Jail for unlicensed driver after moped death crash
An unlicensed motorist has been jailed for 15 months for causing the death of a teenage boy he knocked off a moped.
Michael Parry, 30, of Skelmersdale, had been driving without a licence for almost two years before the crash in Lathom, Lancashire, on 28 February.
He had taken his girlfriend's car to go on an errand before crashing into the 49cc bike driven by 17-year-old David Allan, who died four days later.
At Preston Crown Court, Parry admitted causing death by careless driving.
Roger Baldwin, prosecuting, said: "One can hardly imagine a more tragic and heart-rending set of circumstances than in this case.
"At the time of this incident Mr Parry had not taken a further test and therefore had no licence to drive and of course it follows he had no insurance."
Parry and his girlfriend had spent the night at his grandmother's house in Skelmersdale when he decided to take her car, the court was told.
He ploughed into the moped when he pulled out onto the A577 Wigan Road from the junction with Whiteleys Lane.
David, who suffered a number of fractures and a "nasty injury" to his left heel, died after complications from surgery four days later.
When interviewed by police before the teenager's death, Parry said he simply did not see the moped.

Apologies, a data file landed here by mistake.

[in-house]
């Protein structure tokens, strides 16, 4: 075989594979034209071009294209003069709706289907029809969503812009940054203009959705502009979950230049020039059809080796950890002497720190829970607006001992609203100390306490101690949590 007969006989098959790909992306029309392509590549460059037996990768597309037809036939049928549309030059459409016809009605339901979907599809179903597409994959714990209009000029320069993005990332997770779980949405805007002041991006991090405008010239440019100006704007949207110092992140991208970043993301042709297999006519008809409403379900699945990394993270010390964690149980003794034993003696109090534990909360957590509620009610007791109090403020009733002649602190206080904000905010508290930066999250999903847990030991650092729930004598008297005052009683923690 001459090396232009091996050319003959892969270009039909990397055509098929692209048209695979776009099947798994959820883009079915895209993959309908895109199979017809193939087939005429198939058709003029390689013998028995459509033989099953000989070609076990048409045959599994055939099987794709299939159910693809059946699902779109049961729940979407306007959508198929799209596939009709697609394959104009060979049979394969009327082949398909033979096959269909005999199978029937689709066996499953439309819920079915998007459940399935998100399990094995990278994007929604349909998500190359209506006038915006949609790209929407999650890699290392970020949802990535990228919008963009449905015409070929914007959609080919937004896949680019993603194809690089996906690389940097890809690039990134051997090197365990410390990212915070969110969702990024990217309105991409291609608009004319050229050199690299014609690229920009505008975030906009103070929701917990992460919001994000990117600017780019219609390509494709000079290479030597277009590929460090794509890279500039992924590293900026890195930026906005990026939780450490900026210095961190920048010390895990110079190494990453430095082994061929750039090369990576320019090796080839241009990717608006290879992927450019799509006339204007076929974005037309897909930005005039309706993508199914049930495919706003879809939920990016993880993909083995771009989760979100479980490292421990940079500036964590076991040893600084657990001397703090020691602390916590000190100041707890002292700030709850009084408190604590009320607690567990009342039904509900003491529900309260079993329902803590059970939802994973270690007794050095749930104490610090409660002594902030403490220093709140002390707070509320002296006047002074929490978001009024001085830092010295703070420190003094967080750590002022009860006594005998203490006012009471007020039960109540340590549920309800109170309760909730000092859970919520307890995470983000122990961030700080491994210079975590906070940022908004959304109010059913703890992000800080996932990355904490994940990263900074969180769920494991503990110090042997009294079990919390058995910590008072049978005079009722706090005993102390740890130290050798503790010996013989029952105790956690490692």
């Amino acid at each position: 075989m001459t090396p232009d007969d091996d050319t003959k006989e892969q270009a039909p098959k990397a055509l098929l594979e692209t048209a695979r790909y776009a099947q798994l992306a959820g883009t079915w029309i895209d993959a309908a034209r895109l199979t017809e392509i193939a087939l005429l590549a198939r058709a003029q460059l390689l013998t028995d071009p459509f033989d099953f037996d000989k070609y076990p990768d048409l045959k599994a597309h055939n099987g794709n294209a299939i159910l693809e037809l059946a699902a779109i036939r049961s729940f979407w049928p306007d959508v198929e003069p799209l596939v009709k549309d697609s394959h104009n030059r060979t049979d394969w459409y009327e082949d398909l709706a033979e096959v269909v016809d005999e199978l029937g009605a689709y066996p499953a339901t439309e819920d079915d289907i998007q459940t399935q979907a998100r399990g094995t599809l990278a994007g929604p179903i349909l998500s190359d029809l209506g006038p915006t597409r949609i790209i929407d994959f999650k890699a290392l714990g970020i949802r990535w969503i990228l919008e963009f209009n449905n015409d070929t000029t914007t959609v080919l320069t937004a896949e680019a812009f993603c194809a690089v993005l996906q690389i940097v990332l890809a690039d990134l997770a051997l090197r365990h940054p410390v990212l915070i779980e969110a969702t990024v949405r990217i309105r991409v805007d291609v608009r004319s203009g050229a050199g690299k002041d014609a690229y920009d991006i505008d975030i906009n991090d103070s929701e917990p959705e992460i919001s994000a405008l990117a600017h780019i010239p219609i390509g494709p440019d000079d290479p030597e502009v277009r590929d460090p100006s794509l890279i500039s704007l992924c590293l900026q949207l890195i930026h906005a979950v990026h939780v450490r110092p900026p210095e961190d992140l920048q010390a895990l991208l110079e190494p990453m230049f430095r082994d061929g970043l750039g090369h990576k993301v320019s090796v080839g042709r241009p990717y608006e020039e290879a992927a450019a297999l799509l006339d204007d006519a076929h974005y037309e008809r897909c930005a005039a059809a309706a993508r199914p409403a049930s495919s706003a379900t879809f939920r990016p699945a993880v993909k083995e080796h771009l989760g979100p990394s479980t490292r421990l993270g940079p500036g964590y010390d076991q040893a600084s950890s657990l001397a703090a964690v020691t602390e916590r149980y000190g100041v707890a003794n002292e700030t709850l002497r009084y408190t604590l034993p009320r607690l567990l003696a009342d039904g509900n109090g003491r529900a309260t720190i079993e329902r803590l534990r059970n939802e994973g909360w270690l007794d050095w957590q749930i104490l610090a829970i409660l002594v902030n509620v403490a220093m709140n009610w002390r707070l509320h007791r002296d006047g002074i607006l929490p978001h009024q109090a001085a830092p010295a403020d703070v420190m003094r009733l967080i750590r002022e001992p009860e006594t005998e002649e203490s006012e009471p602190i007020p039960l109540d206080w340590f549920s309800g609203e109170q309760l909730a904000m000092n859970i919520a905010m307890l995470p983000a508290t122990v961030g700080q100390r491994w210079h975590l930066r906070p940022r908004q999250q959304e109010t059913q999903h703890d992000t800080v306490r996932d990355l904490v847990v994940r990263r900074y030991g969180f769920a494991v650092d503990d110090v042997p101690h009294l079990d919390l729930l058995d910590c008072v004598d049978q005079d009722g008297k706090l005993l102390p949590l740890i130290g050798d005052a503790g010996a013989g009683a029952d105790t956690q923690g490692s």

Mr Baldwin said: "He said he was careless, it was a mistake and that 'I'm going to regret it for a long time, I hope the lad is OK, I wish I had not done it'."
'Distress and loss'
Parry, of Birch Green, pleaded guilty at an earlier hearing to causing death by careless driving and causing death by aggravated vehicle taking.
He had his licence revoked nearly two years ago after receiving six penalty points for driving without insurance and was ordered to retake his test but never bothered, the court heard.
Andrew Ford, defending, said his client wanted to say sorry to the family of Mr Allan.
"He wants the family to know that he is going to regret this for the rest of his life," said Mr Ford.
Judge Simon Newell, sentencing, said no death could ever be measured.
"There is nothing I can do by whatever sentence to rid the family of the deceased from their distress and loss," he said.
"That to them will be a life sentence and equally because I find that the defendant - although he behaved criminally at the time - had the decency to remain at the scene and has suffered genuine remorse since that his will be a life sentence irrespective of what I do."